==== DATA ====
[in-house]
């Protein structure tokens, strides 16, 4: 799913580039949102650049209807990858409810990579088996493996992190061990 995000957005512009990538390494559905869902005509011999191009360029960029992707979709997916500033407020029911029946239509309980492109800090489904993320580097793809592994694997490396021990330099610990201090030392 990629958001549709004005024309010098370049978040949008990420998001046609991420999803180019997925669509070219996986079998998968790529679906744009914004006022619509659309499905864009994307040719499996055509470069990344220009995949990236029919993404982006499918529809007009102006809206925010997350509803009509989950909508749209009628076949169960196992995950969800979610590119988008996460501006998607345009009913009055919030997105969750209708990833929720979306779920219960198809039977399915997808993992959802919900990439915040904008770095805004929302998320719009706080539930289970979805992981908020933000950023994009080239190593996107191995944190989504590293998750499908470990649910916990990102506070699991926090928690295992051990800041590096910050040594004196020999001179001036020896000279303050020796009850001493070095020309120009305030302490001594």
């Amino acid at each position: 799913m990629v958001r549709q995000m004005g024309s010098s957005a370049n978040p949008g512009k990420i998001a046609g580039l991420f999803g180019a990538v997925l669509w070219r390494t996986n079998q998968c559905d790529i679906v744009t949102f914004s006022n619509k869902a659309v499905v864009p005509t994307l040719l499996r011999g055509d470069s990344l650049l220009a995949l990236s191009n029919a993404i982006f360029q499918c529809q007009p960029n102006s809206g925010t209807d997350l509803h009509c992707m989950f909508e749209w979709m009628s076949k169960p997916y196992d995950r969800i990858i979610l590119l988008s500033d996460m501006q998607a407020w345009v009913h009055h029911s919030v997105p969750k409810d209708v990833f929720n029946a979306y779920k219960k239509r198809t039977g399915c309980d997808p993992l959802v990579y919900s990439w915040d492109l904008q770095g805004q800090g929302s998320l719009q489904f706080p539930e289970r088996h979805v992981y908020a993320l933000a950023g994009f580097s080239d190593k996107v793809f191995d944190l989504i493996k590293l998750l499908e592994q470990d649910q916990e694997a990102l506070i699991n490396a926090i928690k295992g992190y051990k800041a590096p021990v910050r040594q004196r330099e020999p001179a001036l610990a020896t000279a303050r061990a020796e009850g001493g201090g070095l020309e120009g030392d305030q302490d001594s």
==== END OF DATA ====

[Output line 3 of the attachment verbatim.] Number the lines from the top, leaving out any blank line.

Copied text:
């Amino acid at each position: 799913m990629v958001r549709q995000m004005g024309s010098s957005a370049n978040p949008g512009k990420i998001a046609g580039l991420f999803g180019a990538v997925l669509w070219r390494t996986n079998q998968c559905d790529i679906v744009t949102f914004s006022n619509k869902a659309v499905v864009p005509t994307l040719l499996r011999g055509d470069s990344l650049l220009a995949l990236s191009n029919a993404i982006f360029q499918c529809q007009p960029n102006s809206g925010t209807d997350l509803h009509c992707m989950f909508e749209w979709m009628s076949k169960p997916y196992d995950r969800i990858i979610l590119l988008s500033d996460m501006q998607a407020w345009v009913h009055h029911s919030v997105p969750k409810d209708v990833f929720n029946a979306y779920k219960k239509r198809t039977g399915c309980d997808p993992l959802v990579y919900s990439w915040d492109l904008q770095g805004q800090g929302s998320l719009q489904f706080p539930e289970r088996h979805v992981y908020a993320l933000a950023g994009f580097s080239d190593k996107v793809f191995d944190l989504i493996k590293l998750l499908e592994q470990d649910q916990e694997a990102l506070i699991n490396a926090i928690k295992g992190y051990k800041a590096p021990v910050r040594q004196r330099e020999p001179a001036l610990a020896t000279a303050r061990a020796e009850g001493g201090g070095l020309e120009g030392d305030q302490d001594s």